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Online Video Length: How Long Is Too Long?

Online Marketing

Online Video Length: How Long Is Too Long? image How long should your online videos be?

Length is an important factor to consider when creating online video content. Viewers will only stick with your video for so long, but the optimal video length tends to vary depending on the purpose of your content.

Here are a few tips to keep in mind when finding the right online video length, using the two of the most common video types as examples: marketing and training. First, let’s look at length considerations for video marketing. In my next post, we’ll look at some factors to consider for eLearning and on-demand training content.

What’s the ideal online video length for marketing?

There are so many different rules of thumb when it comes to the length of online marketing videos, it’s difficult to come up with a steadfast strategy. It’s pretty clear, however, that when it comes to on-demand video content, shorter is better.

Most experts will tell you that studies show viewer retention tends to drop off around the 90-second to two-minute mark. But does that necessarily mean that all of your marketing videos need to stick to a 120-second cutoff? Probably, but not necessarily.

For example, according to ReelSEO, the average length of the top 10 most shared global video ads is 4 minutes 11 seconds, which helps prove that if your content is compelling, people will spend more time with it. Other sites, like the folks at Skyworks Marketing, will tell you that video length often depends on the focus of your content (“intro” videos can be as short as 30 seconds, while more detailed content can go as high as 10 minutes in length).

In my experience, the general online audience has a lower attention span for business-focused video content than it does for the typical entertaining YouTube fare. (For example, here is a nearly eight-minute video of cats doing funny things. It’s been watched over 48 million times.) So I tend to abide by the two-minute rule for most marketing messages.

At the end of the day, however, the most important thing is that your marketing content is long enough to

A) get your message across sufficiently, and

B) include an appropriate call to action.

You should also track and monitor viewer retention for all your video content. If most people are leaving before viewing at least 80% of your videos, it might be time to tighten things up and tweak your messaging.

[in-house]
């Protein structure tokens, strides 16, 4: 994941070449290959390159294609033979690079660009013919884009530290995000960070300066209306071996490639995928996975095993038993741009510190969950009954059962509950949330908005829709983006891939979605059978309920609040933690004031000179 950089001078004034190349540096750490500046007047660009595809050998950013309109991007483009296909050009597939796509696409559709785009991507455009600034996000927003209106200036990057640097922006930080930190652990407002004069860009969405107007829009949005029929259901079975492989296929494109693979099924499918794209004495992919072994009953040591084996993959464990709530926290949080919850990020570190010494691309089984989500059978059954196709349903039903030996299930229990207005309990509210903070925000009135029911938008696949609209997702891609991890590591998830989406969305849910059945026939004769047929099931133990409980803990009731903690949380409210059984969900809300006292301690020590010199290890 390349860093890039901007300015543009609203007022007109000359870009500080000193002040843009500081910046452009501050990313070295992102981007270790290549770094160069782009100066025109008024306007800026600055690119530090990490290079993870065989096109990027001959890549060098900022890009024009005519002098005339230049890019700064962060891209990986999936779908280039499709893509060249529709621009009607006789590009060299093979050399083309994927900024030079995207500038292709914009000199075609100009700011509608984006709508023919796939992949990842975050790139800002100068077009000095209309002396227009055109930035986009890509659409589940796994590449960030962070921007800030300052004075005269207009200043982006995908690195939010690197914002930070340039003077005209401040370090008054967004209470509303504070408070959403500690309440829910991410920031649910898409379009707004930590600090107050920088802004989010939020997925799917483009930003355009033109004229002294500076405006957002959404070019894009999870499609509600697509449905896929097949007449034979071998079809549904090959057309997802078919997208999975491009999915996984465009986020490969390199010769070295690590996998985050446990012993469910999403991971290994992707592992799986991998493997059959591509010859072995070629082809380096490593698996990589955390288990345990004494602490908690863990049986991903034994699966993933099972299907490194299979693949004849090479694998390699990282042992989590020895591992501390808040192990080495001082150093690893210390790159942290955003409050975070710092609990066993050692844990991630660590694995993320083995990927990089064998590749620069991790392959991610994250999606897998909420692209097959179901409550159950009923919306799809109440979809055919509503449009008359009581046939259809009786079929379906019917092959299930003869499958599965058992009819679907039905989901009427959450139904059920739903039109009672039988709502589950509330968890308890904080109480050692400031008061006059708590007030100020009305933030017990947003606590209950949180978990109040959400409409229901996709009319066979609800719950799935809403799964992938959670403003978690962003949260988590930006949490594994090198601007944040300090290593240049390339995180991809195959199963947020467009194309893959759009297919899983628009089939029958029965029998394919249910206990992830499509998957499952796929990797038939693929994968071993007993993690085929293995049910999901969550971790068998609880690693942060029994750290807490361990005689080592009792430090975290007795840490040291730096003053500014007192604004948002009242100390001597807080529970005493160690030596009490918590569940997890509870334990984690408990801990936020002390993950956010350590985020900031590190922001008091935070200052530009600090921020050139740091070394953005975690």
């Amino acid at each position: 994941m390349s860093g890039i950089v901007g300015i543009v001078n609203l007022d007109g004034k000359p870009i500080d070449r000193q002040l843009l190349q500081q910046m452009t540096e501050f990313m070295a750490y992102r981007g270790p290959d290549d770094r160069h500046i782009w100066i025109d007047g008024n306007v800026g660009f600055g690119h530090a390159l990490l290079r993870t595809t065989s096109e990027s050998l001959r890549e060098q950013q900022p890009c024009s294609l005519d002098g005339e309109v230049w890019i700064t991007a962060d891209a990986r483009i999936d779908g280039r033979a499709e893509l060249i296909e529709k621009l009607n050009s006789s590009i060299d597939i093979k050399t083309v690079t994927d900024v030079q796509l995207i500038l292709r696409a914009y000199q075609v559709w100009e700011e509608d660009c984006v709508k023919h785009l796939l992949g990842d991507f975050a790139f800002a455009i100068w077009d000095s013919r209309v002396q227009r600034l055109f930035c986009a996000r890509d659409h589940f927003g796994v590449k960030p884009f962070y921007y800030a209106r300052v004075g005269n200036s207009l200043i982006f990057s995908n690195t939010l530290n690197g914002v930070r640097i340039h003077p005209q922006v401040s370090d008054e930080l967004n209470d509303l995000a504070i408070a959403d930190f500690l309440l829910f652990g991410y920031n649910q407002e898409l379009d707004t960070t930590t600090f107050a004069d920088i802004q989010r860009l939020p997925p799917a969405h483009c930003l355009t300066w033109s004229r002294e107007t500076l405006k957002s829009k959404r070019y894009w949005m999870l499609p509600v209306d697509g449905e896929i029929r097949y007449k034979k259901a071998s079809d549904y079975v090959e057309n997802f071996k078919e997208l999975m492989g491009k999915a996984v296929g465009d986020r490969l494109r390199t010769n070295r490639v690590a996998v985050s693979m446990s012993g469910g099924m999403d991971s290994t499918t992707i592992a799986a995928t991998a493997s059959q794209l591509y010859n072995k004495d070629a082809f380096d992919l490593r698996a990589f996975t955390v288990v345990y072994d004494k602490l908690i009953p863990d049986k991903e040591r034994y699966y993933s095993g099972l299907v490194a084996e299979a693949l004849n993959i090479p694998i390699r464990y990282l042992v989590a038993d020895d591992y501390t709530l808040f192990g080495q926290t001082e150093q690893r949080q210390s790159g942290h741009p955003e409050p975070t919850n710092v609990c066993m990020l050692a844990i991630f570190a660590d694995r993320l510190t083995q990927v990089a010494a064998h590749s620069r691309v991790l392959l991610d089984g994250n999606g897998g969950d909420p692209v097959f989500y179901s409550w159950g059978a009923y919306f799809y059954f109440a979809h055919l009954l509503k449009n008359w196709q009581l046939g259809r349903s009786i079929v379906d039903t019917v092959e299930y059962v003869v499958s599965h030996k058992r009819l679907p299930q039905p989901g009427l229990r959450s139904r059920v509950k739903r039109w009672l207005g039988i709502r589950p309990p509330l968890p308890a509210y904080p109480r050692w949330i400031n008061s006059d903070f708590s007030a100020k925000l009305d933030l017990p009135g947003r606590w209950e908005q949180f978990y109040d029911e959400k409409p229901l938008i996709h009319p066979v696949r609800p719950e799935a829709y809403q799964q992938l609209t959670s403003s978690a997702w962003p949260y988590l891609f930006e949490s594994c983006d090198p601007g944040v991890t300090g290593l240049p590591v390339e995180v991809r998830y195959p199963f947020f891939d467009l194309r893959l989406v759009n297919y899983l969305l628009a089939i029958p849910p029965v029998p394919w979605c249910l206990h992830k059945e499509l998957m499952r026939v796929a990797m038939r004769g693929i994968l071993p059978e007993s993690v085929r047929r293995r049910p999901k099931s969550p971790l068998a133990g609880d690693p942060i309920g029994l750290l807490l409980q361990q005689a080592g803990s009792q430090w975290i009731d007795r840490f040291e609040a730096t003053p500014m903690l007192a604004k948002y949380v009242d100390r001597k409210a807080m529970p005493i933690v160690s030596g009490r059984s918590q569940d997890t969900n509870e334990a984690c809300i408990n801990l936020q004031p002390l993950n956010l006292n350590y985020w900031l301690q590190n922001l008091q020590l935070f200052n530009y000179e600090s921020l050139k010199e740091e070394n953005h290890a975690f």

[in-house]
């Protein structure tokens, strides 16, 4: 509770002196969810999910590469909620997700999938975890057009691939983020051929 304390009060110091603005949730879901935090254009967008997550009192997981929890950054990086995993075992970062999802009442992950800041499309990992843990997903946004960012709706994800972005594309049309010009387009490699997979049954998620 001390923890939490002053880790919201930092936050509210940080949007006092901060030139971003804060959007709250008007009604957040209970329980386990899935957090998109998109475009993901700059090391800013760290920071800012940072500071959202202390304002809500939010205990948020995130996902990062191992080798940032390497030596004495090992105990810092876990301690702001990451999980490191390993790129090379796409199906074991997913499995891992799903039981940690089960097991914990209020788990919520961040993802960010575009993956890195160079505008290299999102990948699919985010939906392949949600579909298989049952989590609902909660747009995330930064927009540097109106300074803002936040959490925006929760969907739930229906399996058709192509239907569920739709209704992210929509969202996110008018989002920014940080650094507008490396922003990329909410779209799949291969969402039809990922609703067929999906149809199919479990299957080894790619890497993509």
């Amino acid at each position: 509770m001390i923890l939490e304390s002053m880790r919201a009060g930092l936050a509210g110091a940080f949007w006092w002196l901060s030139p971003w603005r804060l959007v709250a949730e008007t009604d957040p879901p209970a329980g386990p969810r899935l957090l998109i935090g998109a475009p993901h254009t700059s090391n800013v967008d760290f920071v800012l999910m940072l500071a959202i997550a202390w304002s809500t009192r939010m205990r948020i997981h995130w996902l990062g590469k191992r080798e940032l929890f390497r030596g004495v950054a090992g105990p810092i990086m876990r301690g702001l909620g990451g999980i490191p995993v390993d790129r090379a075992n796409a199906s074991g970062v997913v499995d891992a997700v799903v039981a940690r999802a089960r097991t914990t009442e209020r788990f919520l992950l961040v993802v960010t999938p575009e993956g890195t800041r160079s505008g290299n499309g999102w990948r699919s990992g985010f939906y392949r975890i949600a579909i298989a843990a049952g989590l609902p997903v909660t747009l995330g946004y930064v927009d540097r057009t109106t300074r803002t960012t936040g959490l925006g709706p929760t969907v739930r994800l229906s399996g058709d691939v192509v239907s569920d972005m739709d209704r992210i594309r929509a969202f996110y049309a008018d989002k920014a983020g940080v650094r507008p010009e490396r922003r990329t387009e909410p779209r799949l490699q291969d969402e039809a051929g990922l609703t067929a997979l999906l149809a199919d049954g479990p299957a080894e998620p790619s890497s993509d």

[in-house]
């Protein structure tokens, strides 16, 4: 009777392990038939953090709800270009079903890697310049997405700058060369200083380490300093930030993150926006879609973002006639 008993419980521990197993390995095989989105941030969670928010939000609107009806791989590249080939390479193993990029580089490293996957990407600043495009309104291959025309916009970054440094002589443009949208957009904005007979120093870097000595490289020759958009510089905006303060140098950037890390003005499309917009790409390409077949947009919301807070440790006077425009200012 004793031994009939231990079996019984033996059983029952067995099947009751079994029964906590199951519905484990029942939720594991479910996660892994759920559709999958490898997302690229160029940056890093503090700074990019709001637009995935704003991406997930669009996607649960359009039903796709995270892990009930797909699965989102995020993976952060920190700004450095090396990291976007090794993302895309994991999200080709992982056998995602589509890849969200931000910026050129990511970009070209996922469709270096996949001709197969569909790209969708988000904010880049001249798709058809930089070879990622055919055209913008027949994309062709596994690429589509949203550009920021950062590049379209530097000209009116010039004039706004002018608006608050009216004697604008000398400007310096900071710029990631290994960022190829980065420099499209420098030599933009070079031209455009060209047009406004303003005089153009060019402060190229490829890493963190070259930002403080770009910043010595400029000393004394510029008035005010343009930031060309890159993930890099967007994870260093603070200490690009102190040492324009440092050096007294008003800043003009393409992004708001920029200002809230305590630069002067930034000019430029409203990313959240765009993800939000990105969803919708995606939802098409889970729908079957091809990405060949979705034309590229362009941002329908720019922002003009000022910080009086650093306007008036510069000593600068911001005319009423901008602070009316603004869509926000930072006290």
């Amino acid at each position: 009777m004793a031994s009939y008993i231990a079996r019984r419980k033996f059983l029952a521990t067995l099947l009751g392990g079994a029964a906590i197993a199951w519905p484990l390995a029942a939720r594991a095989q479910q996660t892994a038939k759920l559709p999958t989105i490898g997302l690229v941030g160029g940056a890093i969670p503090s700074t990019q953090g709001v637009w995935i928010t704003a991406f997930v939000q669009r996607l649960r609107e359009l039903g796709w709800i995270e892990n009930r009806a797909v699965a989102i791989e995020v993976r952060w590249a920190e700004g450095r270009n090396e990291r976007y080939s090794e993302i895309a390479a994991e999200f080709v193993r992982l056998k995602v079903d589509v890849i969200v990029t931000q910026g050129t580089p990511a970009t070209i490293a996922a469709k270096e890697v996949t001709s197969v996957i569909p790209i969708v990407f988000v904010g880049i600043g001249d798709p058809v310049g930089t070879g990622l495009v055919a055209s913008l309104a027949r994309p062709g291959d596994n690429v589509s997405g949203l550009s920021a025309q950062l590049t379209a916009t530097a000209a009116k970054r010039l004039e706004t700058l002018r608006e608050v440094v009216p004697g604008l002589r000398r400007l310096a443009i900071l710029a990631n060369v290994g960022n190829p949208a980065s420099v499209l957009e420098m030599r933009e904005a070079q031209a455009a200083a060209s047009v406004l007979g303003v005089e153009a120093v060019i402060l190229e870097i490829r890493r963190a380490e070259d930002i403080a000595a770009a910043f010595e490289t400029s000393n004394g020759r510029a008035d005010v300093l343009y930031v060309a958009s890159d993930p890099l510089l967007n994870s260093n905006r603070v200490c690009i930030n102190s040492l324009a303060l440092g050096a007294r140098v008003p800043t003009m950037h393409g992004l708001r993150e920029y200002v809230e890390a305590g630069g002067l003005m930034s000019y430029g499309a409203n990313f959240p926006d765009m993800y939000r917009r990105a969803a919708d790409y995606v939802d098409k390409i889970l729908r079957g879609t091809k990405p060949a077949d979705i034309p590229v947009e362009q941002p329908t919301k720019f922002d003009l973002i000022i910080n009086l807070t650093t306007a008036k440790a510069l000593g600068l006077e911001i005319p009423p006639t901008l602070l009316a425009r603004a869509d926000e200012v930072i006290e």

What about webinars and event presentations?

Live webinars and events are great tools for lead generation, customer engagement, and so on. And once the event is over, many companies opt to release presentations as on-demand videos to be viewed online, extending the life of their webinar or event content.

Repurposing video content in this way is a smart strategy. The only problem is that presentations like these tend to be LONG. (It’s not uncommon for live webinars to last anywhere from 20 minutes to a full hour.)

So while posting presentations in their entirety can make sense (we even do this at Brainshark), you can get even more value by pulling out tiny, easily consumable pieces and making them available as on-demand videos as well. That way, you can create short targeted content to extend the reach of your messaging with video, while maintaining your full-length presentations for lead generation after the event is over. Best of both worlds!

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  1. Ben says:

    I liked your article but I think its critical to note that no matter how long you make your video, you must grab their attention within the 1st 15 seconds if you want them to watch the video to the end. I also agree with your point about a call to action (mea culpa, http://www.viewbix.com specializes in that) as there are far too many videos that leave viewers hanging without the opportunity to take action after the video.

  2. Jools says:

    Episode 6 of our “Online Video Content: Insights” series deals with this question: http://www.youtube.com/playlist?list=PL403025A30572026F

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